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Graphic Methods
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1.

Ladybugs [electronic resource]

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First-graders choose ladybugs as a topic for learning. Based on their observations, students make bar graphs and a class chart to record the number of heads, wings, feet and antennas ladybugs have. They make connections among real objects, diagrams, and numerals. Covers the following NCTM standards: statistics and probability, number sense and numeration, connections, and communication.
Online
1997
2.

Dice Toss [electronic resource]

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Fourth-graders work with statistics, probability, fractions and decimals while conducting an experiment to see which sum comes up most often when rolling two dice. Once the groups complete their experiments, they compile their findings on a class bar graph and analyze the graph. Covers the following NCTM standards: statistics and probability, fractions and decimals, communication, and reasoning.
Online
1997
3.

Questioning Data [electronic resource]

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A fourth- through sixth-grade class takes data collected from surveys on questions of personal interest. They then represent the data in a graph, and write about what the graph interprets and the questions they still have about the survey subject. Covers the following NCTM standards: statistics and probability, connections, communication, and reasoning.
Online
1997
4.

Story-Based Centers [electronic resource]

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Second-graders work at learning centers around their classroom that are based on the story "Caps for Sale." At the centers students construct graphs, figure out coin combinations to equal 50 cents, use a computer to explore patterns, and write story problems and number sentences. Covers the following NCTM standards: patterns and relationships, whole number computation, connections, and communications.
Online
1997
5.

Cranberry Estimation [electronic resource]

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Second-graders in Massachusetts estimate the number of scoops of cranberries that will fit in a jar. They report, graph, and discuss group estimates with the class as the concepts of range, mode, and median emerge. Covers the following NCTM standards: estimation, statistics and probability, reasoning, and connections.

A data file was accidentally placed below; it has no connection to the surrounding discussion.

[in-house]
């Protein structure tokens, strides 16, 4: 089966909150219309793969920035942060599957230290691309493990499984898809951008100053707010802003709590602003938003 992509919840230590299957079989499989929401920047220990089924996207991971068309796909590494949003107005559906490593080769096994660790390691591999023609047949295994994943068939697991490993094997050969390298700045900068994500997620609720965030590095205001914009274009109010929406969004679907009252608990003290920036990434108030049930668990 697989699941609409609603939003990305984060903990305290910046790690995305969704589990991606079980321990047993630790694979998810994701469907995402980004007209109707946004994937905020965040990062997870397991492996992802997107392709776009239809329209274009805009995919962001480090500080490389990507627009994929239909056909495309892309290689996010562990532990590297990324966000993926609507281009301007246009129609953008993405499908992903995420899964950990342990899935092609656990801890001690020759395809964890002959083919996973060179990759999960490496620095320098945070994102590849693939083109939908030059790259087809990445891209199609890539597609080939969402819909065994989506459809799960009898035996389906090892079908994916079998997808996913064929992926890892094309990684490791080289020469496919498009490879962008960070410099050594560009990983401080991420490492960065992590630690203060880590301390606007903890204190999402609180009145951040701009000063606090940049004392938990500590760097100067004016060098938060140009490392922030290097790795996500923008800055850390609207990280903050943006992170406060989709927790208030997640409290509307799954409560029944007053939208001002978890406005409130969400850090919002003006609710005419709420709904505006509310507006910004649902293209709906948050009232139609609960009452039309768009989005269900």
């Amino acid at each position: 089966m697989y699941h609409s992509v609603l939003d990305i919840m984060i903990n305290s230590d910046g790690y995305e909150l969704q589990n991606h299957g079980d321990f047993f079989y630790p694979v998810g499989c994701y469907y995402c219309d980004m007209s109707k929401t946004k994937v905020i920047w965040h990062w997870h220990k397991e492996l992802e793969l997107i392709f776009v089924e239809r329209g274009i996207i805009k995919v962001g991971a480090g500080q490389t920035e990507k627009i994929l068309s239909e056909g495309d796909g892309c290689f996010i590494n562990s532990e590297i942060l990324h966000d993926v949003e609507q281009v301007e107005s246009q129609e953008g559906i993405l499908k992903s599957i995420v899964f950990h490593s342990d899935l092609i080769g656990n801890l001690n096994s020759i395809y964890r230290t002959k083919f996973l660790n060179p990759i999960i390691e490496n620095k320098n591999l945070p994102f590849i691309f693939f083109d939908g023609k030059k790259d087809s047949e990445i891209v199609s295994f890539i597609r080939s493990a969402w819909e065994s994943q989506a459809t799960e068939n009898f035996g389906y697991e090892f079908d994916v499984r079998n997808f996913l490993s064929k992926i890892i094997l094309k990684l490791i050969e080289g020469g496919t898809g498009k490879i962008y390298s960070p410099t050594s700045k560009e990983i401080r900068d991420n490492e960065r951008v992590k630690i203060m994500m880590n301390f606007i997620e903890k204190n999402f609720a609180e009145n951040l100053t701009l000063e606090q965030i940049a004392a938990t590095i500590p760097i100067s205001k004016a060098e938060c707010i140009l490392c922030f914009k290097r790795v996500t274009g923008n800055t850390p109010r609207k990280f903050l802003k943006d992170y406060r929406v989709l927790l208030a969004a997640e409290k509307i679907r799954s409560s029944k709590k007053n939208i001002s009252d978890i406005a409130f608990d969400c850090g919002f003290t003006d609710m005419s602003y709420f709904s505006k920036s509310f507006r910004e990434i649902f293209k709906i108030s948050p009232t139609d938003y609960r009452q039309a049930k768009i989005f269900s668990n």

Online
1997
6.

Doug Kirkpatrick, 8th Grade [electronic resource]

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Students use computers during a lesson on "What happens to light as you move away?" to observe, graph, and analyze data, then confirm their predictions via e-mail with university scientists.
Online
1995
7.

Force Against Force [electronic resource]

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Magnets stick to other magnets and to metal objects made of iron or steel. How much force is required to break the attraction between two magnets? In this workshop, fourth-grade students explore ways to balance the force of magnetism against the force of gravity. A magnet placed in a cup on one side of a pan-balance is stuck to a stationary magnet beneath the cup. When enough washers are placed on the opposite side of the balance, the magnets will separate. Graphical analysis shows some unexpected results.
Online
2001
8.

Algebraic Thinking [electronic resource]

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Explores algebraic thinking first by developing a definition of what it means to think algebraically, then by using algebraic thinking skills to make sense of different situations. Covers describing situations through pictures, charts, graphs, and words; interpreting and drawing conclusions from graphs; and creating graphs to match written descriptions of real-life situations.
Online
2001
9.

Data [electronic resource]: Posing Questions and Finding Answers

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Demonstrates that from the earliest grades, students learn to connect situations, data and graphs. Shows data displays Tim Erickson has developed through years of teaching.
Online
1997
10.

Patterns and Function: Discovery [electronic resource]

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The teachers use real-life problems to display experimental data in graphs and tables, and analyze the resulting patterns to make predictions and develop algebraic equations.
Online
2000
11.

Patterns and Function: In Practice [electronic resource]

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In this follow-up to Workshop 3, the teachers discuss how they taught the patterns lessons in their classrooms, learn to evaluate student work, and design new lessons.
Online
2000